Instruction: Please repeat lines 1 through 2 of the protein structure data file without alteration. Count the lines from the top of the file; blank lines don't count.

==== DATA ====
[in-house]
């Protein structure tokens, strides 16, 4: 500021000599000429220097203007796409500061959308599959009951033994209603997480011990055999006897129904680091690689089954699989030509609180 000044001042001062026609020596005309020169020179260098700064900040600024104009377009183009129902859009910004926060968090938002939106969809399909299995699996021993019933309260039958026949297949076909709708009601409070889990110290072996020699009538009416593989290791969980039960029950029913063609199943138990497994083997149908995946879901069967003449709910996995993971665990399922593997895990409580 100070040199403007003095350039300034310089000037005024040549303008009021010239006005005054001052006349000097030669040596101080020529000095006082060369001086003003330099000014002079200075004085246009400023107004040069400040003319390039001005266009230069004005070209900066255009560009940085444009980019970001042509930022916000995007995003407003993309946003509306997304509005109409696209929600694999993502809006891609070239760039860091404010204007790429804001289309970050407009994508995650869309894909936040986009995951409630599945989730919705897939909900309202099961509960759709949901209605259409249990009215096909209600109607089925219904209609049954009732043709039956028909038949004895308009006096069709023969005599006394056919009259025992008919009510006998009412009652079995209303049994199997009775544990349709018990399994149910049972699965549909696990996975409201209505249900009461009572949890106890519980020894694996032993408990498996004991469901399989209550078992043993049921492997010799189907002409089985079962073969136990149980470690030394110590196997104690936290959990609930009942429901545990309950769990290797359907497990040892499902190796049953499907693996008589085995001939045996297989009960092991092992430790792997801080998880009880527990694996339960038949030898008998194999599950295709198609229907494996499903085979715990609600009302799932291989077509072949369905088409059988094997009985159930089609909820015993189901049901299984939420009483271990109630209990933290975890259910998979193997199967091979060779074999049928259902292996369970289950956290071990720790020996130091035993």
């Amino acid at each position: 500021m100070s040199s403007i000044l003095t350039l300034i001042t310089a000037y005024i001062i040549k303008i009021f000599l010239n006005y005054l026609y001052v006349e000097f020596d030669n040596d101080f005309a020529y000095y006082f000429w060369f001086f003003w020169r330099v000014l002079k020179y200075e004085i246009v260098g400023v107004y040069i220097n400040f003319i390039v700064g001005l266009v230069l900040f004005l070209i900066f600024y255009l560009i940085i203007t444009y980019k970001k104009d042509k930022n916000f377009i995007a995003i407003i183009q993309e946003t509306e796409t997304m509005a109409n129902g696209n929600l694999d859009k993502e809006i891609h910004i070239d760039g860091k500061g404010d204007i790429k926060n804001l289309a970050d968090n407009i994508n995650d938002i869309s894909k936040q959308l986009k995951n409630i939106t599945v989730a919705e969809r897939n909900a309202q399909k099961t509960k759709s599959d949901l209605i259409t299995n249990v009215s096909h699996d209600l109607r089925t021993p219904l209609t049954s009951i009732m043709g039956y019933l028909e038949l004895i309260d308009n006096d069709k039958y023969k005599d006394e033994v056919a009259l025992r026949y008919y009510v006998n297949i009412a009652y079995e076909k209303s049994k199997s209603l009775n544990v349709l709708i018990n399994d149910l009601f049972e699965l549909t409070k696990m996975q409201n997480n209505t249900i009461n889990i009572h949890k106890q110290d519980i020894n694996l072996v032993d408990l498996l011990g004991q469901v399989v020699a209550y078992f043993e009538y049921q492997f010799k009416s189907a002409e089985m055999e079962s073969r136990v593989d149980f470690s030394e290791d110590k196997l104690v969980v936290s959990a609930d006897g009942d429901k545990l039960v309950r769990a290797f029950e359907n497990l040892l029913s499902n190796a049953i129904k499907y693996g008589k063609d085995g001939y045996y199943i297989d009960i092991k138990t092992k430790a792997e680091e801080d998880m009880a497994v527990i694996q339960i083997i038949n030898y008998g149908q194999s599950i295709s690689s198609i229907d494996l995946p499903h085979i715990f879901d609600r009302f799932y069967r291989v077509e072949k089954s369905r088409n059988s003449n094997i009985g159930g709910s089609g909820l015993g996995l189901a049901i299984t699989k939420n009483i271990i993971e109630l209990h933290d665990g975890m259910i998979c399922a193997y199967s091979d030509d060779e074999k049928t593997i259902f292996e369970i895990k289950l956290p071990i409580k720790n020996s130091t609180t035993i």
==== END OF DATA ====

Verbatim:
[in-house]
């Protein structure tokens, strides 16, 4: 500021000599000429220097203007796409500061959308599959009951033994209603997480011990055999006897129904680091690689089954699989030509609180 000044001042001062026609020596005309020169020179260098700064900040600024104009377009183009129902859009910004926060968090938002939106969809399909299995699996021993019933309260039958026949297949076909709708009601409070889990110290072996020699009538009416593989290791969980039960029950029913063609199943138990497994083997149908995946879901069967003449709910996995993971665990399922593997895990409580 100070040199403007003095350039300034310089000037005024040549303008009021010239006005005054001052006349000097030669040596101080020529000095006082060369001086003003330099000014002079200075004085246009400023107004040069400040003319390039001005266009230069004005070209900066255009560009940085444009980019970001042509930022916000995007995003407003993309946003509306997304509005109409696209929600694999993502809006891609070239760039860091404010204007790429804001289309970050407009994508995650869309894909936040986009995951409630599945989730919705897939909900309202099961509960759709949901209605259409249990009215096909209600109607089925219904209609049954009732043709039956028909038949004895308009006096069709023969005599006394056919009259025992008919009510006998009412009652079995209303049994199997009775544990349709018990399994149910049972699965549909696990996975409201209505249900009461009572949890106890519980020894694996032993408990498996004991469901399989209550078992043993049921492997010799189907002409089985079962073969136990149980470690030394110590196997104690936290959990609930009942429901545990309950769990290797359907497990040892499902190796049953499907693996008589085995001939045996297989009960092991092992430790792997801080998880009880527990694996339960038949030898008998194999599950295709198609229907494996499903085979715990609600009302799932291989077509072949369905088409059988094997009985159930089609909820015993189901049901299984939420009483271990109630209990933290975890259910998979193997199967091979060779074999049928259902292996369970289950956290071990720790020996130091035993």